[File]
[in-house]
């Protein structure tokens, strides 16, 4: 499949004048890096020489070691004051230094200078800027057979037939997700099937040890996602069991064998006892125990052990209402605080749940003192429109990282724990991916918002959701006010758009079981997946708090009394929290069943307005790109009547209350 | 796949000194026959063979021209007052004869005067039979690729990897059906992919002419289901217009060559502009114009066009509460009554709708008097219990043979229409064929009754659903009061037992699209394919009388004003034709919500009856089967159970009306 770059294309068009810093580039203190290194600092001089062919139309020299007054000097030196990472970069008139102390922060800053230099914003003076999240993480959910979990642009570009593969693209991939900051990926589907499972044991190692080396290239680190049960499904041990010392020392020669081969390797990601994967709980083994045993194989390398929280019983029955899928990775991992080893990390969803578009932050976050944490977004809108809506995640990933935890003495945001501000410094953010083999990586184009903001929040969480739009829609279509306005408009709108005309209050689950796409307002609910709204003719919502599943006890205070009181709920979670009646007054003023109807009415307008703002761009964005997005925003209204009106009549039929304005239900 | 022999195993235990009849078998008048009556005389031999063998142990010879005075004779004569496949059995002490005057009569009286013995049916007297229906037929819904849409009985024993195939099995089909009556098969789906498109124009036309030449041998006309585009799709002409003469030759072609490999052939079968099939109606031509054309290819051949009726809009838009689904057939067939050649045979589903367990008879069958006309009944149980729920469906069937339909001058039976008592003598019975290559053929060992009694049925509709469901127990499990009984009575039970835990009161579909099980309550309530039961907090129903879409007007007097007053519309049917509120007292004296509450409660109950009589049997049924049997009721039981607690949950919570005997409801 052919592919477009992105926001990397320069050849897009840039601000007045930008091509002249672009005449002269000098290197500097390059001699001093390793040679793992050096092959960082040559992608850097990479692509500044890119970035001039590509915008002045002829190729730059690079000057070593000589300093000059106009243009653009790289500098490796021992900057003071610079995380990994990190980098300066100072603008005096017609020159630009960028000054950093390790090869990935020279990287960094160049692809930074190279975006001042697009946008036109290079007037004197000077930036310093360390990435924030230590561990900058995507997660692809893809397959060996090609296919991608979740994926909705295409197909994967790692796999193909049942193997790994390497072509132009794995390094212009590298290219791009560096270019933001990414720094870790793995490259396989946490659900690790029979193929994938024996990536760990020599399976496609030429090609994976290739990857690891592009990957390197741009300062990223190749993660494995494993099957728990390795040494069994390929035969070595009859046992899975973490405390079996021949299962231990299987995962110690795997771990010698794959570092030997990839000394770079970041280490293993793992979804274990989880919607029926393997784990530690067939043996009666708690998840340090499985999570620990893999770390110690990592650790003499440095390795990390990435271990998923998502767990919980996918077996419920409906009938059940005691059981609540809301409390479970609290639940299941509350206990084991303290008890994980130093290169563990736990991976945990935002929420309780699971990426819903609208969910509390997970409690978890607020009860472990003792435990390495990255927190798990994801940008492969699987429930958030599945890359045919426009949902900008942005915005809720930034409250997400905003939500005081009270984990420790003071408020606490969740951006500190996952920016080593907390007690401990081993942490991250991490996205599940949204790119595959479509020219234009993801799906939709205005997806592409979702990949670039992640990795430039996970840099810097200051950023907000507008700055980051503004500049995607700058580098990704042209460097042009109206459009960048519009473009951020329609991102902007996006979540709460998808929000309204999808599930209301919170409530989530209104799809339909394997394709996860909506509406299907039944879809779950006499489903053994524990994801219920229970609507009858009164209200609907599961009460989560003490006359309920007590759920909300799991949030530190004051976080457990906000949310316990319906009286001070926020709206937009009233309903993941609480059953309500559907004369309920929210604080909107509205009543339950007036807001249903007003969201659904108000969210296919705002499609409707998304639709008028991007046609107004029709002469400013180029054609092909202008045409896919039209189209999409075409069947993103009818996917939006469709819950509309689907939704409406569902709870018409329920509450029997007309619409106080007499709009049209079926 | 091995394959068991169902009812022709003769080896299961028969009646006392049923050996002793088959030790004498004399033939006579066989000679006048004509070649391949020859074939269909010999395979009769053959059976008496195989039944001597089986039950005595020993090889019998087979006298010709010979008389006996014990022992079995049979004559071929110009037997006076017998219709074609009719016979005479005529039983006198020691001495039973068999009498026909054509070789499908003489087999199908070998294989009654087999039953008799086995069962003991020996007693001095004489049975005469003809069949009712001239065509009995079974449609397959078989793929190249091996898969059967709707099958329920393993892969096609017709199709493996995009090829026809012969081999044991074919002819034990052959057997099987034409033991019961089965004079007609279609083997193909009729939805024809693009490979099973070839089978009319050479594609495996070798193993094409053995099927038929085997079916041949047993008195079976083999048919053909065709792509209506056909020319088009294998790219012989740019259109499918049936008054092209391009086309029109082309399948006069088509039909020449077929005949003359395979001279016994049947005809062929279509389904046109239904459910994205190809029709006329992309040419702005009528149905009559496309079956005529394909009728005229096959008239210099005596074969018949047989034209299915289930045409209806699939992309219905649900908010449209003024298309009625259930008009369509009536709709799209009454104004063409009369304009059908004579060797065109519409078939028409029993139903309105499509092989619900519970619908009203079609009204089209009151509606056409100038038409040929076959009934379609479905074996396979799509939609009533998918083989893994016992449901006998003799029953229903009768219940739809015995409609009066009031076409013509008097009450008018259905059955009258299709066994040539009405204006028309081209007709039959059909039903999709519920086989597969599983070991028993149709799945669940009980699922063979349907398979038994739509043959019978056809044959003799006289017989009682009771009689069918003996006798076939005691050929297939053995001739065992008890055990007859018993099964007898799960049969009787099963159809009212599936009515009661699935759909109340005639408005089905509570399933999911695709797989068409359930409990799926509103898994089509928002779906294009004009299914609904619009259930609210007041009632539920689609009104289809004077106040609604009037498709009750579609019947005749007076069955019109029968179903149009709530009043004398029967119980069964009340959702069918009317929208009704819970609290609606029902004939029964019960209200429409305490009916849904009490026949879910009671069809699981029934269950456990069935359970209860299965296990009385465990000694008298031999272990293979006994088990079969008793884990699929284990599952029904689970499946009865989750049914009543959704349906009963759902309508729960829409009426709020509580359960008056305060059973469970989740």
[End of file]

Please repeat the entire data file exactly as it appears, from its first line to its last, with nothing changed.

[in-house]
């Protein structure tokens, strides 16, 4: 499949004048890096020489070691004051230094200078800027057979037939997700099937040890996602069991064998006892125990052990209402605080749940003192429109990282724990991916918002959701006010758009079981997946708090009394929290069943307005790109009547209350 | 796949000194026959063979021209007052004869005067039979690729990897059906992919002419289901217009060559502009114009066009509460009554709708008097219990043979229409064929009754659903009061037992699209394919009388004003034709919500009856089967159970009306 770059294309068009810093580039203190290194600092001089062919139309020299007054000097030196990472970069008139102390922060800053230099914003003076999240993480959910979990642009570009593969693209991939900051990926589907499972044991190692080396290239680190049960499904041990010392020392020669081969390797990601994967709980083994045993194989390398929280019983029955899928990775991992080893990390969803578009932050976050944490977004809108809506995640990933935890003495945001501000410094953010083999990586184009903001929040969480739009829609279509306005408009709108005309209050689950796409307002609910709204003719919502599943006890205070009181709920979670009646007054003023109807009415307008703002761009964005997005925003209204009106009549039929304005239900 | 022999195993235990009849078998008048009556005389031999063998142990010879005075004779004569496949059995002490005057009569009286013995049916007297229906037929819904849409009985024993195939099995089909009556098969789906498109124009036309030449041998006309585009799709002409003469030759072609490999052939079968099939109606031509054309290819051949009726809009838009689904057939067939050649045979589903367990008879069958006309009944149980729920469906069937339909001058039976008592003598019975290559053929060992009694049925509709469901127990499990009984009575039970835990009161579909099980309550309530039961907090129903879409007007007097007053519309049917509120007292004296509450409660109950009589049997049924049997009721039981607690949950919570005997409801 052919592919477009992105926001990397320069050849897009840039601000007045930008091509002249672009005449002269000098290197500097390059001699001093390793040679793992050096092959960082040559992608850097990479692509500044890119970035001039590509915008002045002829190729730059690079000057070593000589300093000059106009243009653009790289500098490796021992900057003071610079995380990994990190980098300066100072603008005096017609020159630009960028000054950093390790090869990935020279990287960094160049692809930074190279975006001042697009946008036109290079007037004197000077930036310093360390990435924030230590561990900058995507997660692809893809397959060996090609296919991608979740994926909705295409197909994967790692796999193909049942193997790994390497072509132009794995390094212009590298290219791009560096270019933001990414720094870790793995490259396989946490659900690790029979193929994938024996990536760990020599399976496609030429090609994976290739990857690891592009990957390197741009300062990223190749993660494995494993099957728990390795040494069994390929035969070595009859046992899975973490405390079996021949299962231990299987995962110690795997771990010698794959570092030997990839000394770079970041280490293993793992979804274990989880919607029926393997784990530690067939043996009666708690998840340090499985999570620990893999770390110690990592650790003499440095390795990390990435271990998923998502767990919980996918077996419920409906009938059940005691059981609540809301409390479970609290639940299941509350206990084991303290008890994980130093290169563990736990991976945990935002929420309780699971990426819903609208969910509390997970409690978890607020009860472990003792435990390495990255927190798990994801940008492969699987429930958030599945890359045919426009949902900008942005915005809720930034409250997400905003939500005081009270984990420790003071408020606490969740951006500190996952920016080593907390007690401990081993942490991250991490996205599940949204790119595959479509020219234009993801799906939709205005997806592409979702990949670039992640990795430039996970840099810097200051950023907000507008700055980051503004500049995607700058580098990704042209460097042009109206459009960048519009473009951020329609991102902007996006979540709460998808929000309204999808599930209301919170409530989530209104799809339909394997394709996860909506509406299907039944879809779950006499489903053994524990994801219920229970609507009858009164209200609907599961009460989560003490006359309920007590759920909300799991949030530190004051976080457990906000949310316990319906009286001070926020709206937009009233309903993941609480059953309500559907004369309920929210604080909107509205009543339950007036807001249903007003969201659904108000969210296919705002499609409707998304639709008028991007046609107004029709002469400013180029054609092909202008045409896919039209189209999409075409069947993103009818996917939006469709819950509309689907939704409406569902709870018409329920509450029997007309619409106080007499709009049209079926 | 091995394959068991169902009812022709003769080896299961028969009646006392049923050996002793088959030790004498004399033939006579066989000679006048004509070649391949020859074939269909010999395979009769053959059976008496195989039944001597089986039950005595020993090889019998087979006298010709010979008389006996014990022992079995049979004559071929110009037997006076017998219709074609009719016979005479005529039983006198020691001495039973068999009498026909054509070789499908003489087999199908070998294989009654087999039953008799086995069962003991020996007693001095004489049975005469003809069949009712001239065509009995079974449609397959078989793929190249091996898969059967709707099958329920393993892969096609017709199709493996995009090829026809012969081999044991074919002819034990052959057997099987034409033991019961089965004079007609279609083997193909009729939805024809693009490979099973070839089978009319050479594609495996070798193993094409053995099927038929085997079916041949047993008195079976083999048919053909065709792509209506056909020319088009294998790219012989740019259109499918049936008054092209391009086309029109082309399948006069088509039909020449077929005949003359395979001279016994049947005809062929279509389904046109239904459910994205190809029709006329992309040419702005009528149905009559496309079956005529394909009728005229096959008239210099005596074969018949047989034209299915289930045409209806699939992309219905649900908010449209003024298309009625259930008009369509009536709709799209009454104004063409009369304009059908004579060797065109519409078939028409029993139903309105499509092989619900519970619908009203079609009204089209009151509606056409100038038409040929076959009934379609479905074996396979799509939609009533998918083989893994016992449901006998003799029953229903009768219940739809015995409609009066009031076409013509008097009450008018259905059955009258299709066994040539009405204006028309081209007709039959059909039903999709519920086989597969599983070991028993149709799945669940009980699922063979349907398979038994739509043959019978056809044959003799006289017989009682009771009689069918003996006798076939005691050929297939053995001739065992008890055990007859018993099964007898799960049969009787099963159809009212599936009515009661699935759909109340005639408005089905509570399933999911695709797989068409359930409990799926509103898994089509928002779906294009004009299914609904619009259930609210007041009632539920689609009104289809004077106040609604009037498709009750579609019947005749007076069955019109029968179903149009709530009043004398029967119980069964009340959702069918009317929208009704819970609290609606029902004939029964019960209200429409305490009916849904009490026949879910009671069809699981029934269950456990069935359970209860299965296990009385465990000694008298031999272990293979006994088990079969008793884990699929284990599952029904689970499946009865989750049914009543959704349906009963759902309508729960829409009426709020509580359960008056305060059973469970989740």